The Moors were the Muslim conquerors of the Iberian Peninsula who began the conquest of southern Iberia under the leadership of Berber Tariq bin Ziyad in 711.
The Moors then went on to gain control of most of the Iberian Peninsula and establish a long-lasting Muslim rule in the region.
The Muslim rule in Iberia lasted in one way or the other from 711 until the 15th century when the last stronghold in the region fell to the hands of neighbouring Christian kingdoms.
The Moorish era gave birth to a unique culture in the region which was a vibrant blend of the East and the West, contributing significantly to the beginning of the golden period of Islamic culture and later also to the birth of the European Renaissance.
By the end of the 7th century, the influence of the newly-born Islamic caliphate had reached North Africa where the Muslim armies wrested control from the Byzantine Empire. As a result, Islam came to have a definite influence on the region.
By the early 8th century, the Moors in North Africa effectively came under the administration of the Omayyad Caliphate.
This provided the impetus for a Moorish conquest of Iberia as a way of expanding the influence of the Caliphate. The key campaign in this regard began in 711 under Tariq bin Ziyad.
Tariq defeated the main army of the Visigoth kingdom that covered most of the Iberia at the time.
Following this vital victory, Muslim armies would continue their conquest northwards all the way to the borders of the Frankish territories until their advance was definitively halted by a number of defeats, most notably the 732 Battle of Poitiers.
Although backed by unprecedented battlefield success, the Moors also had to face civil wars and fissures from within. The first of these came when Berber Moors revolted against their Arab Omayyad overlords in 739.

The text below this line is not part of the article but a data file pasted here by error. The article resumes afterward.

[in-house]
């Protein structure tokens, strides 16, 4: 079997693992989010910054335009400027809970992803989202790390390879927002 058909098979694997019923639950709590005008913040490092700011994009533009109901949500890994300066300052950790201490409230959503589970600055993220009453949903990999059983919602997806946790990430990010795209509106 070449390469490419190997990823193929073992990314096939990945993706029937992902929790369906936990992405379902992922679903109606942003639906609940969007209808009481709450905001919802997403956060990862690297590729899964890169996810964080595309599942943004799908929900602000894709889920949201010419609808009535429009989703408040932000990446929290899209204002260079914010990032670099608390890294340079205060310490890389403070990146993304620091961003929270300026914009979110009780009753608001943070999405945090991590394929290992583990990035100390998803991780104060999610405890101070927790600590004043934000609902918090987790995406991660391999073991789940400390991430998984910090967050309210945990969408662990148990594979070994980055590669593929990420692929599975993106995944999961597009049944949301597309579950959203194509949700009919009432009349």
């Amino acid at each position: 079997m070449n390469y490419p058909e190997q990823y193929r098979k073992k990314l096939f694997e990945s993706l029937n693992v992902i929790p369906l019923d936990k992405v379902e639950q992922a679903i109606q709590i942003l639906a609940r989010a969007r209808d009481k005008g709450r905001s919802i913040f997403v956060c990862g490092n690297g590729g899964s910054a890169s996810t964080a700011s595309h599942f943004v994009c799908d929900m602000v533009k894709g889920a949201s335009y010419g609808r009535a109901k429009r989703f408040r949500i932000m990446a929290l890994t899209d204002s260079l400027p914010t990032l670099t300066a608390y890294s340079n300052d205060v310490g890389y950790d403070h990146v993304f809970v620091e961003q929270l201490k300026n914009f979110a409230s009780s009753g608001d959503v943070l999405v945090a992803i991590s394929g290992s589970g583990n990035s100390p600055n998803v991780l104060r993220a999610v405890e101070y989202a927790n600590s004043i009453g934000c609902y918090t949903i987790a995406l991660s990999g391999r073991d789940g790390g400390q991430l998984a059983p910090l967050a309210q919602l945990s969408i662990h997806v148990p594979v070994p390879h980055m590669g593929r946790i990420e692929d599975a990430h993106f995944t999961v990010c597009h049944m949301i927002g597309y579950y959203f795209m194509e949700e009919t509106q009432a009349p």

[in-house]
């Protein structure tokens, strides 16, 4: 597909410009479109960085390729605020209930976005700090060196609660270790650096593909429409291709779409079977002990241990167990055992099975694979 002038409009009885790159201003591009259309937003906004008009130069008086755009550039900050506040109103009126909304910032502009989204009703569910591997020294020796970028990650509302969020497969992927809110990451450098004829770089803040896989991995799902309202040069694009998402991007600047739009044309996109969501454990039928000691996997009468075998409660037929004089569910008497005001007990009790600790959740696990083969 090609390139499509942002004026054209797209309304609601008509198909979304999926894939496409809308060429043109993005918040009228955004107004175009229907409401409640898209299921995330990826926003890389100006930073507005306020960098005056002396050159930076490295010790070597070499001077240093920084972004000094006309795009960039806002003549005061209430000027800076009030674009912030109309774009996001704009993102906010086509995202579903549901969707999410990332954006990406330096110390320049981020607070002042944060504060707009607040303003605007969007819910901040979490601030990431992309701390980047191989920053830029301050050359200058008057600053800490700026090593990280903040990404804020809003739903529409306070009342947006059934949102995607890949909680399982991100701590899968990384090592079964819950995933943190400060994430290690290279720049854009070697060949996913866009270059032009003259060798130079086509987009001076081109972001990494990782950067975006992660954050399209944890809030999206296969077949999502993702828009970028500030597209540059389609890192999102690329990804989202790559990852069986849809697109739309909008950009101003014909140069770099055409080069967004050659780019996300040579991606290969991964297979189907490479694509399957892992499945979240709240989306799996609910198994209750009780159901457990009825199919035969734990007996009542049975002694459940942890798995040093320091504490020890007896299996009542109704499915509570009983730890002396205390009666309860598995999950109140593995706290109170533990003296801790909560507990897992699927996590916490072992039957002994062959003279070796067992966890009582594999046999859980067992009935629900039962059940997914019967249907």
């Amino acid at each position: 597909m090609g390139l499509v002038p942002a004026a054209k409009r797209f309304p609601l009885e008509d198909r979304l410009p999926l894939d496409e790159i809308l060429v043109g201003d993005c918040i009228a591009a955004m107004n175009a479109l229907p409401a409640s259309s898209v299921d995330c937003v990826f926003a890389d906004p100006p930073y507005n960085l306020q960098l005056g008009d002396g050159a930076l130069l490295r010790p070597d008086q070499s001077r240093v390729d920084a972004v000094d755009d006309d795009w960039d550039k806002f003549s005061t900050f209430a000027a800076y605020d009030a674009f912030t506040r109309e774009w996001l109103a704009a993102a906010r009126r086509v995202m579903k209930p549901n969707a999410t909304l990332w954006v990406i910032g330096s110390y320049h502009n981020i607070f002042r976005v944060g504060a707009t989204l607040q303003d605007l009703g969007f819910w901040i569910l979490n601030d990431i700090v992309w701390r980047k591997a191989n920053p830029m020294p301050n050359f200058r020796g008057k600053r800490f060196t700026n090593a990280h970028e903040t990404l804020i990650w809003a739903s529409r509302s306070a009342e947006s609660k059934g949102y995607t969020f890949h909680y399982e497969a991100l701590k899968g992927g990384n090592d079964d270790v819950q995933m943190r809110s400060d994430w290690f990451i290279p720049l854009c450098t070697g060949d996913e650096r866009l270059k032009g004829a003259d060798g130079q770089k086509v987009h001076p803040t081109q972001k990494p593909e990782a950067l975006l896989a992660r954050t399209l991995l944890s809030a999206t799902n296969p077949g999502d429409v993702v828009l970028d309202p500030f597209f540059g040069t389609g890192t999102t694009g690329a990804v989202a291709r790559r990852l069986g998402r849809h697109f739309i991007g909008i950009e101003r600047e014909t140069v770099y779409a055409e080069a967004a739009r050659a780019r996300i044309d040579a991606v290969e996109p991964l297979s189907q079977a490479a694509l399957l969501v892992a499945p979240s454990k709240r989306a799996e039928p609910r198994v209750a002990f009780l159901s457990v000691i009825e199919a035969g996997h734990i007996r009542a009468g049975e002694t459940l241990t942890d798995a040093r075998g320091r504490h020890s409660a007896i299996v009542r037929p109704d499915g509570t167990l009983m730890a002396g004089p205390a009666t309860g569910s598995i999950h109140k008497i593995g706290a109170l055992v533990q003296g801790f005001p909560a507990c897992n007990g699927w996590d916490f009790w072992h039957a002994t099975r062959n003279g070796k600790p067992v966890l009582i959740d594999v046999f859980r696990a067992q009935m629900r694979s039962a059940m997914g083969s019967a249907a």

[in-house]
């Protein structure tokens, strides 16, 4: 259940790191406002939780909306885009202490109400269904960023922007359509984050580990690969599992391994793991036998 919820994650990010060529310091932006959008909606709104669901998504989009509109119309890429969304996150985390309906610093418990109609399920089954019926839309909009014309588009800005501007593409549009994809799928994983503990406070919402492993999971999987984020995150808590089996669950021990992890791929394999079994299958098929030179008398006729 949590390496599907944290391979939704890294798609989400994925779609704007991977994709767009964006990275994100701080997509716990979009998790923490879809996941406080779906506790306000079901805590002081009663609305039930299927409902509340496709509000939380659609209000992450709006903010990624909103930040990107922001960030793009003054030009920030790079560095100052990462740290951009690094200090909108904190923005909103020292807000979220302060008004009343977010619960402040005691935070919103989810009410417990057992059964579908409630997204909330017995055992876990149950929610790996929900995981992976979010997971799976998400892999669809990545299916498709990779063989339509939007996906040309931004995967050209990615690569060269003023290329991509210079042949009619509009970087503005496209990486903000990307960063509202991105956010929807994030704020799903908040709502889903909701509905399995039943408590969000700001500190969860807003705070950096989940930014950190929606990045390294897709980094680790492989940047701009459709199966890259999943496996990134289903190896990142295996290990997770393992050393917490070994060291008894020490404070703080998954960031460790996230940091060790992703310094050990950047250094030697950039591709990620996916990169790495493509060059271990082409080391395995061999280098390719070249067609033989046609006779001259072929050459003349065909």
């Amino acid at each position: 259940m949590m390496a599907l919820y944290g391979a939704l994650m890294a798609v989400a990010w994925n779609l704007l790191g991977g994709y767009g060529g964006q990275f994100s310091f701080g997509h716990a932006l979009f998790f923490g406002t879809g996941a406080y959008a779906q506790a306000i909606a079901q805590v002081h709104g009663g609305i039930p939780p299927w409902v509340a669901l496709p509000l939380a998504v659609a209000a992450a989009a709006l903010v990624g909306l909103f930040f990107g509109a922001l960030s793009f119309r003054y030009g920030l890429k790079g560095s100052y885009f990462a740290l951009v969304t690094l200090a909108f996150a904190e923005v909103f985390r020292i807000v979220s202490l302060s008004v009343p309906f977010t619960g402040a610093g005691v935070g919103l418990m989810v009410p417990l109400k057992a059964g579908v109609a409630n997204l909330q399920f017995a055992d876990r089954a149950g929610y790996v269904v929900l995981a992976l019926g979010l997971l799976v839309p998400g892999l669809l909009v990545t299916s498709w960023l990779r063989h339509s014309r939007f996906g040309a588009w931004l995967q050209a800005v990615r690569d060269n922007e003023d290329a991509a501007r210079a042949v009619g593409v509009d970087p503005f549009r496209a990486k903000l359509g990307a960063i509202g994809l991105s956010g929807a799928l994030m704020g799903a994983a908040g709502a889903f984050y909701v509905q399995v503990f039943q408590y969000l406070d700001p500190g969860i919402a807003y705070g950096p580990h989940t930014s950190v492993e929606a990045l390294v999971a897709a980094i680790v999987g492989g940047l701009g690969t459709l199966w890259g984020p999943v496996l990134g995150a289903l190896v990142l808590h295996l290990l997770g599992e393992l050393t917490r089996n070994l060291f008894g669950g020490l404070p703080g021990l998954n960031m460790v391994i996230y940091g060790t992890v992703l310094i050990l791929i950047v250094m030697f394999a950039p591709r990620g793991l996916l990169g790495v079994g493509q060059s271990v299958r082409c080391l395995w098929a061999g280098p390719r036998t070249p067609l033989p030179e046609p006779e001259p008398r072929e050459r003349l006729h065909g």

However, the Omayyad Caliphate, later limited to Iberia alone, was able to reassert authority and create a centralised base of power under Abdul Rehman I and his successors.
This largely kept the entire Moorish territory in Iberia under the banner of a central Caliphate and so remained the case until 1031 when the Cordoba Caliphate collapsed.
This immediately resulted in a period of infighting and civil warfare, dividing Moorish rule into many small sub-parts at a time when their neighbouring Christian kingdoms were becoming more united and stronger.
Following a period of civil warfare, the Moorish territories in Iberia were reunited once again under the Almohad dynasty in 1153.
This again led to a consolidation of Moorish power that was, however, short-lived. Christian kingdoms in northern Iberia were becoming stronger while Almohad rule also weakened over time.
By the early 13th century, Moors had lost north and central Iberian territories while they lost their foothold in western Iberian region of modern-day Portugal by the middle of the century.
The final blow came in 1492 when the last stronghold of the Moors, the Kingdom of Granada, was surrendered to the Catholic monarchs of Spain after battlefield losses. This marked the end of the Moorish rule in the entire Iberian Peninsula.